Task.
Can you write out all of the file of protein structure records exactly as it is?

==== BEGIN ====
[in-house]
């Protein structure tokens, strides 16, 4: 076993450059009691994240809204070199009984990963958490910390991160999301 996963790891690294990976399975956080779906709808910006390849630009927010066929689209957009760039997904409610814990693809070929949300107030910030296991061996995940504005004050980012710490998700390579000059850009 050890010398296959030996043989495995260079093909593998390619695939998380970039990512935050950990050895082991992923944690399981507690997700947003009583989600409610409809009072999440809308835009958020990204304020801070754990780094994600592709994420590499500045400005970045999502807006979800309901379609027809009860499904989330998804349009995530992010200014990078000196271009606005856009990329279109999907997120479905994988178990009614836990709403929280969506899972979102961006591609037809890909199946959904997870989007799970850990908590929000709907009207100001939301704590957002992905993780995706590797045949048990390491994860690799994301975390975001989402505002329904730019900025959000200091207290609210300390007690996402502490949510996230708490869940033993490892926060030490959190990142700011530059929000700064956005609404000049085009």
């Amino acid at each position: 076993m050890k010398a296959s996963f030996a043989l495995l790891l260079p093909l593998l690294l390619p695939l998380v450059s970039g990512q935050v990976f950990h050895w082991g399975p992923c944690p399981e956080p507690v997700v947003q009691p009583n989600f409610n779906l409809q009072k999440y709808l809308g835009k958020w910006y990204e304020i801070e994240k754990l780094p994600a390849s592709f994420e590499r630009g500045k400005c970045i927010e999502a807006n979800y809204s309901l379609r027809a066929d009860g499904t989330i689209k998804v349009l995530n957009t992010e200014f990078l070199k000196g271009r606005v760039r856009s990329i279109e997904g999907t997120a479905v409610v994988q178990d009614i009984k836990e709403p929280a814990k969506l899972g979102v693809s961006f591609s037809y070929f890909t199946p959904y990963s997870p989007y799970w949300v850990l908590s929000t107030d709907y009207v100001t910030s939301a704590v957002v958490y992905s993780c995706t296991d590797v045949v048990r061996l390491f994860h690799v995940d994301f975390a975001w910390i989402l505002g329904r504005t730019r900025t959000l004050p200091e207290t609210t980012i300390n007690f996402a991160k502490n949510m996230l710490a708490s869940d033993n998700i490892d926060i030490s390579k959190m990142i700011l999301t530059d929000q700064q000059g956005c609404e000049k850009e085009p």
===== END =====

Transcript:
[in-house]
């Protein structure tokens, strides 16, 4: 076993450059009691994240809204070199009984990963958490910390991160999301 996963790891690294990976399975956080779906709808910006390849630009927010066929689209957009760039997904409610814990693809070929949300107030910030296991061996995940504005004050980012710490998700390579000059850009 050890010398296959030996043989495995260079093909593998390619695939998380970039990512935050950990050895082991992923944690399981507690997700947003009583989600409610409809009072999440809308835009958020990204304020801070754990780094994600592709994420590499500045400005970045999502807006979800309901379609027809009860499904989330998804349009995530992010200014990078000196271009606005856009990329279109999907997120479905994988178990009614836990709403929280969506899972979102961006591609037809890909199946959904997870989007799970850990908590929000709907009207100001939301704590957002992905993780995706590797045949048990390491994860690799994301975390975001989402505002329904730019900025959000200091207290609210300390007690996402502490949510996230708490869940033993490892926060030490959190990142700011530059929000700064956005609404000049085009």
């Amino acid at each position: 076993m050890k010398a296959s996963f030996a043989l495995l790891l260079p093909l593998l690294l390619p695939l998380v450059s970039g990512q935050v990976f950990h050895w082991g399975p992923c944690p399981e956080p507690v997700v947003q009691p009583n989600f409610n779906l409809q009072k999440y709808l809308g835009k958020w910006y990204e304020i801070e994240k754990l780094p994600a390849s592709f994420e590499r630009g500045k400005c970045i927010e999502a807006n979800y809204s309901l379609r027809a066929d009860g499904t989330i689209k998804v349009l995530n957009t992010e200014f990078l070199k000196g271009r606005v760039r856009s990329i279109e997904g999907t997120a479905v409610v994988q178990d009614i009984k836990e709403p929280a814990k969506l899972g979102v693809s961006f591609s037809y070929f890909t199946p959904y990963s997870p989007y799970w949300v850990l908590s929000t107030d709907y009207v100001t910030s939301a704590v957002v958490y992905s993780c995706t296991d590797v045949v048990r061996l390491f994860h690799v995940d994301f975390a975001w910390i989402l505002g329904r504005t730019r900025t959000l004050p200091e207290t609210t980012i300390n007690f996402a991160k502490n949510m996230l710490a708490s869940d033993n998700i490892d926060i030490s390579k959190m990142i700011l999301t530059d929000q700064q000059g956005c609404e000049k850009e085009p």